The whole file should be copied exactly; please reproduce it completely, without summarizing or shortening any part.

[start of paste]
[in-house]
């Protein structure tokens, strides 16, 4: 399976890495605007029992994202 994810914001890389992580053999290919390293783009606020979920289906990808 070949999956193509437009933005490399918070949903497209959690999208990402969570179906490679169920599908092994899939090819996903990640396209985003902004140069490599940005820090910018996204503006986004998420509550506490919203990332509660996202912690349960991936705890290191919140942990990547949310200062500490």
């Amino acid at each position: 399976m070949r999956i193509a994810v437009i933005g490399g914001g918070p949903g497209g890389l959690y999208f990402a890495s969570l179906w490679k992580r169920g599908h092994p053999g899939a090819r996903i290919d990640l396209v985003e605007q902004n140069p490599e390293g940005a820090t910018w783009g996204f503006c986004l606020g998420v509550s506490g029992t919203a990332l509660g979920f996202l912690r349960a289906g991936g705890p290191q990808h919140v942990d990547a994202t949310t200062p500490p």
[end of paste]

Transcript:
[in-house]
């Protein structure tokens, strides 16, 4: 399976890495605007029992994202 994810914001890389992580053999290919390293783009606020979920289906990808 070949999956193509437009933005490399918070949903497209959690999208990402969570179906490679169920599908092994899939090819996903990640396209985003902004140069490599940005820090910018996204503006986004998420509550506490919203990332509660996202912690349960991936705890290191919140942990990547949310200062500490």
């Amino acid at each position: 399976m070949r999956i193509a994810v437009i933005g490399g914001g918070p949903g497209g890389l959690y999208f990402a890495s969570l179906w490679k992580r169920g599908h092994p053999g899939a090819r996903i290919d990640l396209v985003e605007q902004n140069p490599e390293g940005a820090t910018w783009g996204f503006c986004l606020g998420v509550s506490g029992t919203a990332l509660g979920f996202l912690r349960a289906g991936g705890p290191q990808h919140v942990d990547a994202t949310t200062p500490p």